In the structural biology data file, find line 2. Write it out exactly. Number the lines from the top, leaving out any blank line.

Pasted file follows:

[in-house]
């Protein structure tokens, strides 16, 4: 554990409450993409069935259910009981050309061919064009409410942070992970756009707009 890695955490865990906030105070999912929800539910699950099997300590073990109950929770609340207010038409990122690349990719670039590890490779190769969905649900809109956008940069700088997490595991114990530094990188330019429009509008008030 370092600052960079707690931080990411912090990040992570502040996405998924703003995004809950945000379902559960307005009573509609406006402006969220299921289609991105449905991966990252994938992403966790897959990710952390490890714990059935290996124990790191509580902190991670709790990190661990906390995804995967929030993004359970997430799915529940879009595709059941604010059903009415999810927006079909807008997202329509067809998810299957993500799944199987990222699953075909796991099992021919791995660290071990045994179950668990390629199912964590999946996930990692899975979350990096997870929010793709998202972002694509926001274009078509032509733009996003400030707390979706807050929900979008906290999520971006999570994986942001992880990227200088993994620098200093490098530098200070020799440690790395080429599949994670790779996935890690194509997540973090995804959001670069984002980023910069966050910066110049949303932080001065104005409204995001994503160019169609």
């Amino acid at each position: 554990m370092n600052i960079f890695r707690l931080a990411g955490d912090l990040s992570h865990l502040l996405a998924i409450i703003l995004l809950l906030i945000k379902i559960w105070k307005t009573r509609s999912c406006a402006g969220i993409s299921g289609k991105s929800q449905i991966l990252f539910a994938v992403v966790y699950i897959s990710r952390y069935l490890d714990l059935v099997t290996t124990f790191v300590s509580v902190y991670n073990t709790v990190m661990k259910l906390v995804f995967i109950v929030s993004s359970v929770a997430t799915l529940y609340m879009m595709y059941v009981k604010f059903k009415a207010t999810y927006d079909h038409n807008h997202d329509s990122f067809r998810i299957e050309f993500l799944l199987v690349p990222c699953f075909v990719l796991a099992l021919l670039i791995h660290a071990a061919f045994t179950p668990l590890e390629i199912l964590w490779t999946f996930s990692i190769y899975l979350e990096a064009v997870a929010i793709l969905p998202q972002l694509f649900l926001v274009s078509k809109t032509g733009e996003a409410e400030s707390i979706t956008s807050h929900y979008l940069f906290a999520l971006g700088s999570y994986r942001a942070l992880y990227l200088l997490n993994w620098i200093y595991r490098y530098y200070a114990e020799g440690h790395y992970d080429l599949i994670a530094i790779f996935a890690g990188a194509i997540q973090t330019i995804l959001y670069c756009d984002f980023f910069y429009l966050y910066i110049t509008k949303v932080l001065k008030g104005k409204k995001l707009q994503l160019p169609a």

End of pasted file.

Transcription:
């Protein structure tokens, strides 16, 4: 554990409450993409069935259910009981050309061919064009409410942070992970756009707009 890695955490865990906030105070999912929800539910699950099997300590073990109950929770609340207010038409990122690349990719670039590890490779190769969905649900809109956008940069700088997490595991114990530094990188330019429009509008008030 370092600052960079707690931080990411912090990040992570502040996405998924703003995004809950945000379902559960307005009573509609406006402006969220299921289609991105449905991966990252994938992403966790897959990710952390490890714990059935290996124990790191509580902190991670709790990190661990906390995804995967929030993004359970997430799915529940879009595709059941604010059903009415999810927006079909807008997202329509067809998810299957993500799944199987990222699953075909796991099992021919791995660290071990045994179950668990390629199912964590999946996930990692899975979350990096997870929010793709998202972002694509926001274009078509032509733009996003400030707390979706807050929900979008906290999520971006999570994986942001992880990227200088993994620098200093490098530098200070020799440690790395080429599949994670790779996935890690194509997540973090995804959001670069984002980023910069966050910066110049949303932080001065104005409204995001994503160019169609």